Skip to main content
cancel
Showing results for 
Search instead for 
Did you mean: 

Earn a 50% discount on the DP-600 certification exam by completing the Fabric 30 Days to Learn It challenge.

Reply
ukeasyproj
Helper II
Helper II

looking for a workaround for using countrows in a calculated column in DQ mode

Some background info:

 

What I am trying to do is, for a given taskid+userid, I am trying to calculate the [# of days]

 

[# of days] will then be used to calculate [estimated hours per day] which is basically just [estimated hours]/[# of days]

 

 

 

My issue is that I have the following dax formula, but it does not seem to be allowed in a calculated column in DQ mode (tested and works in import mode, but unfortunately my organization only allows DQ mode for now):

 

# of days  = COUNTROWS(FILTER(GetPlannedHoursForPeriodOfDaysFunc, EARLIER(GetPlannedHoursForPeriodOfDaysFunc[UserID]) = GetPlannedHoursForPeriodOfDaysFunc[UserID] && EARLIER(GetPlannedHoursForPeriodOfDaysFunc[TaskID]) = GetPlannedHoursForPeriodOfDaysFunc[TaskID] )) 

 

 

The table im dealing with as follows:

 

user id| task id| entry date|  estimated hours |

------------------------------

1         | 1          | Jan 1st    |  60

1         | 1          | Jan 2nd  | 60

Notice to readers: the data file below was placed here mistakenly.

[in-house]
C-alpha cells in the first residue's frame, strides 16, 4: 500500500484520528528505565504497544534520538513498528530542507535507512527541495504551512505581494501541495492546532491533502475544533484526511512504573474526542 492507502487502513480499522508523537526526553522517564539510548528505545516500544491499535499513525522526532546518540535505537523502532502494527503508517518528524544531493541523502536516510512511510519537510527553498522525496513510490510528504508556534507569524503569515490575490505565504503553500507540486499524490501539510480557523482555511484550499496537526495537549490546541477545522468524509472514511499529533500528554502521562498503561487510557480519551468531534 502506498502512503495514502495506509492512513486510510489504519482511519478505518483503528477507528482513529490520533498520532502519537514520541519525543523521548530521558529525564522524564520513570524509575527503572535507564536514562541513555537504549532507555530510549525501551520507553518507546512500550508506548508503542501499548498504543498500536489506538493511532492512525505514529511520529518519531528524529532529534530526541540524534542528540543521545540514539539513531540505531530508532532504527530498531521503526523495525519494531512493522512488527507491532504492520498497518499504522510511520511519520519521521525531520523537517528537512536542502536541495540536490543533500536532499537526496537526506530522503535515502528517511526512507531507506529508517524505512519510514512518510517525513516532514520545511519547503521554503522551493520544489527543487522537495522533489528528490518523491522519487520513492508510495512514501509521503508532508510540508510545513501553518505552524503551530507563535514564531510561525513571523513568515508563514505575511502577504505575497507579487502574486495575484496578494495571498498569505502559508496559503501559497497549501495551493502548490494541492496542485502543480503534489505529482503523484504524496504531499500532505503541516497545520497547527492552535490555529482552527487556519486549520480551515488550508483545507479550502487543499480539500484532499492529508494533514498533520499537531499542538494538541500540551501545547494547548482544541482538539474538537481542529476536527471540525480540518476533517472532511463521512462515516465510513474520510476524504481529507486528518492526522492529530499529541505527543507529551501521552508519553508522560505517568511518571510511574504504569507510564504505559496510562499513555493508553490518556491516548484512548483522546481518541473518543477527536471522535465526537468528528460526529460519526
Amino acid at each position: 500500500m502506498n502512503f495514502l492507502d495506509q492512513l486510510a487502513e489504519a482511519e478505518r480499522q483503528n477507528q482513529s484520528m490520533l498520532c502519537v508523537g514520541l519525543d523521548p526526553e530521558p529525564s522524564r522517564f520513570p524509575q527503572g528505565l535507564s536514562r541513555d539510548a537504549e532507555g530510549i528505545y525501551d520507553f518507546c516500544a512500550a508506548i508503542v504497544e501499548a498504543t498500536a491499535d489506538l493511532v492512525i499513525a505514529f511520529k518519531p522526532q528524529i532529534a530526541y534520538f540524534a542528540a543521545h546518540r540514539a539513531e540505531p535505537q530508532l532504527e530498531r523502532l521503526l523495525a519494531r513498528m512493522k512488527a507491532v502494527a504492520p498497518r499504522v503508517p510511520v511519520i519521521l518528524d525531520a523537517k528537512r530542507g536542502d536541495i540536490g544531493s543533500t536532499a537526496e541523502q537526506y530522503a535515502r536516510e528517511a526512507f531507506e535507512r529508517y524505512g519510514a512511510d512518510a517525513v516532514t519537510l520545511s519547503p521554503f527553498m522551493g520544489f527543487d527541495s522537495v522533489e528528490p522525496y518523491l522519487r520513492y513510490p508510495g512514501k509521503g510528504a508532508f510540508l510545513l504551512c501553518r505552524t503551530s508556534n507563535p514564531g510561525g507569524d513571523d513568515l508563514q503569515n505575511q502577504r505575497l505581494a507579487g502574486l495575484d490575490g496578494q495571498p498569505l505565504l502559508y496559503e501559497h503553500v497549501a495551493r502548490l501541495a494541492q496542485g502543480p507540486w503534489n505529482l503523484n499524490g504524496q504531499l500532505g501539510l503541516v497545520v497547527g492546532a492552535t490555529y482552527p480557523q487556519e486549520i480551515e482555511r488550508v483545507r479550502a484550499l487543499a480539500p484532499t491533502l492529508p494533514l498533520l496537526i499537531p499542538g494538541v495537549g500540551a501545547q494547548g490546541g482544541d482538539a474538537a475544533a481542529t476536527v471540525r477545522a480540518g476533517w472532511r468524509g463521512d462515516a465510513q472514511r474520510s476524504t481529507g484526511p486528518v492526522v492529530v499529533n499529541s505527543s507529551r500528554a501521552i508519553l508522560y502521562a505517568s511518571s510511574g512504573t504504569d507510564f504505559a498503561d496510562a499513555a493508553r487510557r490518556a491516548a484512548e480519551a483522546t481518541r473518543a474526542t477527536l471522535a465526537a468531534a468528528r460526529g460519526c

1         |  1         | Jan 3rd  | 60

1        | 1           | Jan 4th  | 60

1         | 2          | Jan 1st  | 20

1         | 2          | Jan 2nd | 20

 

 

For a given user ID and task ID, I want to calculate the number of occurences of the entry date in the table,

in the above scenario, it should be 4 and 2 but how I want it stored is as follows (I want it stored at the row level, so I think I can only use a calculated column)

 

 

user id| task id| entry date|  estimated hours | # of days  | hours per day

--------------------------------------------------------------------------------

1         | 1          | Jan 1st    |  60                       |  4              |   15

1         | 1          | Jan 2nd  | 60                        |  4               |   15

1         |  1         | Jan 3rd   | 60                        |  4               |  15

1        | 1           | Jan 4th   | 60                        | 4                |  15

1         | 2          | Jan 1st   |  20                       | 2                 |  10

1         | 2          |  Jan 2nd |  20                       |  2                |  10

 

The reason I need to stored at the row level like this is because later I want to aggregate the following way:

 

user id| entry date| hours per day

--------------------------------------------------------------------------------

1         | Jan 1st    |  25

1         | Jan 2nd  | 25

1         |  Jan 3rd   | 15

1         | Jan 4th   | 15

 

My current solution only works in import mode, but I am wondering if anyone out there knows of a way to get this working in DQ mode